ambitious plans here but having been involved in deepsea searches for missing aircraft know this is still a very small needle in a very large haystack
June 27, 2014 By MarEx
Australia, Malaysia and China have announced the search area in the southern Indian Ocean, which represents the highest priority for future search efforts for missing Malaysia Airlines flight MH370.
An expert satellite working group has reviewed all existing information in order to define a search zone of up to 60,000 square kilometers along the arc in the southern Indian Ocean.
Australia’s Deputy Prime Minister and Minister for Infrastructure and Regional Development Warren Truss said the latest search area refinement had involved the efforts and expertise of specialists from around the world.
“Specialists have analyzed satellite communications information—information which was never initially intended to have the capability to track an aircraft—and performed extremely complex calculations,” Truss said.
“The new priority area is still focused on the seventh arc, where the aircraft last communicated with satellite. We are now shifting our attention to an area further south along the arc based on these calculations. The Australian Transport Safety Bureau will today release a report outlining the basis on which this search area has been defined.”
Truss said the search for MH370 continues with a bathymetric survey in the search area, to be followed by a comprehensive search of the sea floor.
“The bathymetric survey has already commenced, with the Chinese survey ship Zhu Kezhen and the Australian-contracted vessel Fugro Equator conducting operations in the areas provided by the Australian Transport Safety Bureau,” Truss said.
It will take around three months to complete the bathymetric survey. It is expected that the underwater search will begin in August and take up to 12 months to complete.
Malaysia and Australia are developing a Memorandum of Understanding to determine the areas of cooperation in the search and recovery activities, including financial arrangements.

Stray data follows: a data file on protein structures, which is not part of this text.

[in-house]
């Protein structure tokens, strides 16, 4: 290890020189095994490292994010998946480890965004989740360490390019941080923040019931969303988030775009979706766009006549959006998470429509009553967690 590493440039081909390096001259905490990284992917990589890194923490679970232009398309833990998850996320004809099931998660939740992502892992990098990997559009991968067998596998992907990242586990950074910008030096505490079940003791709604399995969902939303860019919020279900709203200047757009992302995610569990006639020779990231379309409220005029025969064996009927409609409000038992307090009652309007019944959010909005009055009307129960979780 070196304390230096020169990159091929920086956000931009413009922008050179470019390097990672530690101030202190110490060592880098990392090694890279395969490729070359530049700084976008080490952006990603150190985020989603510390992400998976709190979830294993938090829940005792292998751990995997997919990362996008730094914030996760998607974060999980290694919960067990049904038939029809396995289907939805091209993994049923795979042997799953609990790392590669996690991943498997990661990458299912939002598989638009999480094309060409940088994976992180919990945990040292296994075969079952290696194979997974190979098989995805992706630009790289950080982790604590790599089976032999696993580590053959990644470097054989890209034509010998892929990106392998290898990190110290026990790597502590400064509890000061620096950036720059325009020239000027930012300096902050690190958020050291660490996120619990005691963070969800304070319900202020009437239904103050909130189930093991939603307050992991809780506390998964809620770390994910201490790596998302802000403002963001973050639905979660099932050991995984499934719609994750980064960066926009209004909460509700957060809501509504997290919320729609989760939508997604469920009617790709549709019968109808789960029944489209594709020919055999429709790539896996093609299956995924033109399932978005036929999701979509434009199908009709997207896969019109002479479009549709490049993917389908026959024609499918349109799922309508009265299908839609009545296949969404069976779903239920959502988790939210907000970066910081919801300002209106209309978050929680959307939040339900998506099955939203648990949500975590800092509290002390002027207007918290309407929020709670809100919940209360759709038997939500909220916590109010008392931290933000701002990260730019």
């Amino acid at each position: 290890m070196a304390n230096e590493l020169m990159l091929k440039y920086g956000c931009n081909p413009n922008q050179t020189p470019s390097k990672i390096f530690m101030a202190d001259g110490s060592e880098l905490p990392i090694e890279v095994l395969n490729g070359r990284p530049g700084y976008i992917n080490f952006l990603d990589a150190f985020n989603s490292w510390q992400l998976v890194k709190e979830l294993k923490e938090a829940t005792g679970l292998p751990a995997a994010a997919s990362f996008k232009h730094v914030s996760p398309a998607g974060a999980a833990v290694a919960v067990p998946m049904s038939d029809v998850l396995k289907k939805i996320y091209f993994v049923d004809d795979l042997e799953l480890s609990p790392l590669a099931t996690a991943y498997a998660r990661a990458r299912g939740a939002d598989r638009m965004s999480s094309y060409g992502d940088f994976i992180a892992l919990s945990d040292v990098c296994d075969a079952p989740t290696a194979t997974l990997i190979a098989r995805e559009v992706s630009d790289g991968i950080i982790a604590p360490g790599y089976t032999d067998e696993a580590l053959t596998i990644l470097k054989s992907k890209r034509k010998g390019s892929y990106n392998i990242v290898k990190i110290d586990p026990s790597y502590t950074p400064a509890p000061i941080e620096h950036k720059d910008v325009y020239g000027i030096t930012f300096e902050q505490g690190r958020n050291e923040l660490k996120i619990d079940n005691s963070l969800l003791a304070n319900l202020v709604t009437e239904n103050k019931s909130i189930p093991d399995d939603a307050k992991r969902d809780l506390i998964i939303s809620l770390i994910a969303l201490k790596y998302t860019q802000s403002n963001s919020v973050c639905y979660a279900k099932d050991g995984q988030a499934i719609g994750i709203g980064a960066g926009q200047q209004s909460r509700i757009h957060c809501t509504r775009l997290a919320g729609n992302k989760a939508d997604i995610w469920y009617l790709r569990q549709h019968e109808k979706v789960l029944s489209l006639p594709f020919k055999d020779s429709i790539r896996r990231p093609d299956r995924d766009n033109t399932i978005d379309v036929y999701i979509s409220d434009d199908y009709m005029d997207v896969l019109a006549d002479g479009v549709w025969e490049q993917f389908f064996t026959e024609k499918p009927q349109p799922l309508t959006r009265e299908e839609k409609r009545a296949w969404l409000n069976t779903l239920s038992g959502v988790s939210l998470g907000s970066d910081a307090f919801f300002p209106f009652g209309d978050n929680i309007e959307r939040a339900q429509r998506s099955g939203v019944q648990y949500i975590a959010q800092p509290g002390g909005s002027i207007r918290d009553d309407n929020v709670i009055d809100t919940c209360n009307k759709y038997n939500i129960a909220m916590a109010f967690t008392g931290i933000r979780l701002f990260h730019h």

Malaysia will shortly be announcing the details of the contracted assets that may be deployed as Malaysian Government Furnished Equipment for use in both the bathymetric survey and the search of the sea floor. Survey equipment that has been identified so far includes towed side scan sonar, a multi-beam echo sounder and a sub bottom profiler.
Australia, Malaysia and China reaffirm their commitment to continue to search for MH370 and to keep families informed of developments.
to have any chance at all of finding the plane, they will need a couple dozen ships search continuously with very low frequency, high power multibeam sonars but even then, if the plane is not intact or lies in a patch of very rough bottom topography, the echoes will be adsorbed and nothing will ever be identified.
it is all based on how much uncertainty exists here. All this is search area is based on calculations of the satellite pings received from the plane but it is still all guesswork. When looking for Amelia Earhart in 2006 we knew the plane was within radio range of Howland Island which itself gave a certain about of known to the search box yet is remained over 3000 square kilometers in 6000m depth and after three attempts over ten years nothing was ever discovered and the person backing the effort pulled the plug knowing his odds were extremely long but costs to continue equally high. This search is in the 60000 square km size in similar depths so is twenty times the difficulty. How on earth do they think they can spot that plane in a year of looking unless they plan to be very damned lucky?
I can say one thing and that is the search process is very long, draining and frustrating. It is hard to sustain on a ship’s bridge for an extended period.